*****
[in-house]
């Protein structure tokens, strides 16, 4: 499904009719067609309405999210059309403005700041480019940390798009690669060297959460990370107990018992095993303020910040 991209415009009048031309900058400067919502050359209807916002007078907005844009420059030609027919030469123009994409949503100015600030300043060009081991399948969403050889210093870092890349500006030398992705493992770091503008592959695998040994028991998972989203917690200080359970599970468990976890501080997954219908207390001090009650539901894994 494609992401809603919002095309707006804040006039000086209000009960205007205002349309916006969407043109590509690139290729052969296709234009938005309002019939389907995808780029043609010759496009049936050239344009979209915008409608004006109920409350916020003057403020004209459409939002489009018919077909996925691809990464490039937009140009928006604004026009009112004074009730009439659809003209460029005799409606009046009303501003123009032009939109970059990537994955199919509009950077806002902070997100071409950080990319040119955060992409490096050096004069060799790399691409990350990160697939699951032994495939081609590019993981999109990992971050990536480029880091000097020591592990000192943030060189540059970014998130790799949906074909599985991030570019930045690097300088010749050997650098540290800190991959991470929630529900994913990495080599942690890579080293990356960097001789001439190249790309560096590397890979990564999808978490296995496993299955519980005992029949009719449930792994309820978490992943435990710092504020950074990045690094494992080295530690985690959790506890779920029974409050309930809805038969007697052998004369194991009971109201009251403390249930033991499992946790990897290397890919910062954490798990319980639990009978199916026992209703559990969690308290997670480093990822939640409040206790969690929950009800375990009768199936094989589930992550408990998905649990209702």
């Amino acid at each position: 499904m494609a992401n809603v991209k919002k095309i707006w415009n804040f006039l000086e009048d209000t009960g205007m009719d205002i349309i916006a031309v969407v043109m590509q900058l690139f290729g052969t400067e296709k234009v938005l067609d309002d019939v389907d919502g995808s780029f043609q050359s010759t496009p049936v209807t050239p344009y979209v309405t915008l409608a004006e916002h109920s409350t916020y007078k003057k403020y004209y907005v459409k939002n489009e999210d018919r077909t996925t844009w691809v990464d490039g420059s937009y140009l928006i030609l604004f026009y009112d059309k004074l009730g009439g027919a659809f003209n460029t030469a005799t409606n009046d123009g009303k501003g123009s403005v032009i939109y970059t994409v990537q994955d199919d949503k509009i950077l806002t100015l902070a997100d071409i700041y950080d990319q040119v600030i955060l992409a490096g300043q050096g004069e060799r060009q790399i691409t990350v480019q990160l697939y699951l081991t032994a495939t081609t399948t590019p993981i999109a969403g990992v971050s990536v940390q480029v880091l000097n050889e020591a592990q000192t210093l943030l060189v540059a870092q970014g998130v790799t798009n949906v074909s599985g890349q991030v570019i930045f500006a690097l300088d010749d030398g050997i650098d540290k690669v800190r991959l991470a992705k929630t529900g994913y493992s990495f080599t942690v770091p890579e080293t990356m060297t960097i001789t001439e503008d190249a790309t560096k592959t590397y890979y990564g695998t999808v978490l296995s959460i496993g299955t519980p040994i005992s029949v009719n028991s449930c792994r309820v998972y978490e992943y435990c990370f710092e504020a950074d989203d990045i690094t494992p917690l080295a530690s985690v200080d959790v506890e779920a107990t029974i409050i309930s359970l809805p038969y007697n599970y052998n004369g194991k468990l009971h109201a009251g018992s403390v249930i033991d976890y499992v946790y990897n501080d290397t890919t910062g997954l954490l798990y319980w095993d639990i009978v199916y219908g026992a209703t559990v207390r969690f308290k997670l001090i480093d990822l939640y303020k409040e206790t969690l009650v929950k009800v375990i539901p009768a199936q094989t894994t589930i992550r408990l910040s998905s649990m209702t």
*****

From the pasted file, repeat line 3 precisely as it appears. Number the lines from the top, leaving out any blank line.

């Amino acid at each position: 499904m494609a992401n809603v991209k919002k095309i707006w415009n804040f006039l000086e009048d209000t009960g205007m009719d205002i349309i916006a031309v969407v043109m590509q900058l690139f290729g052969t400067e296709k234009v938005l067609d309002d019939v389907d919502g995808s780029f043609q050359s010759t496009p049936v209807t050239p344009y979209v309405t915008l409608a004006e916002h109920s409350t916020y007078k003057k403020y004209y907005v459409k939002n489009e999210d018919r077909t996925t844009w691809v990464d490039g420059s937009y140009l928006i030609l604004f026009y009112d059309k004074l009730g009439g027919a659809f003209n460029t030469a005799t409606n009046d123009g009303k501003g123009s403005v032009i939109y970059t994409v990537q994955d199919d949503k509009i950077l806002t100015l902070a997100d071409i700041y950080d990319q040119v600030i955060l992409a490096g300043q050096g004069e060799r060009q790399i691409t990350v480019q990160l697939y699951l081991t032994a495939t081609t399948t590019p993981i999109a969403g990992v971050s990536v940390q480029v880091l000097n050889e020591a592990q000192t210093l943030l060189v540059a870092q970014g998130v790799t798009n949906v074909s599985g890349q991030v570019i930045f500006a690097l300088d010749d030398g050997i650098d540290k690669v800190r991959l991470a992705k929630t529900g994913y493992s990495f080599t942690v770091p890579e080293t990356m060297t960097i001789t001439e503008d190249a790309t560096k592959t590397y890979y990564g695998t999808v978490l296995s959460i496993g299955t519980p040994i005992s029949v009719n028991s449930c792994r309820v998972y978490e992943y435990c990370f710092e504020a950074d989203d990045i690094t494992p917690l080295a530690s985690v200080d959790v506890e779920a107990t029974i409050i309930s359970l809805p038969y007697n599970y052998n004369g194991k468990l009971h109201a009251g018992s403390v249930i033991d976890y499992v946790y990897n501080d290397t890919t910062g997954l954490l798990y319980w095993d639990i009978v199916y219908g026992a209703t559990v207390r969690f308290k997670l001090i480093d990822l939640y303020k409040e206790t969690l009650v929950k009800v375990i539901p009768a199936q094989t894994t589930i992550r408990l910040s998905s649990m209702t």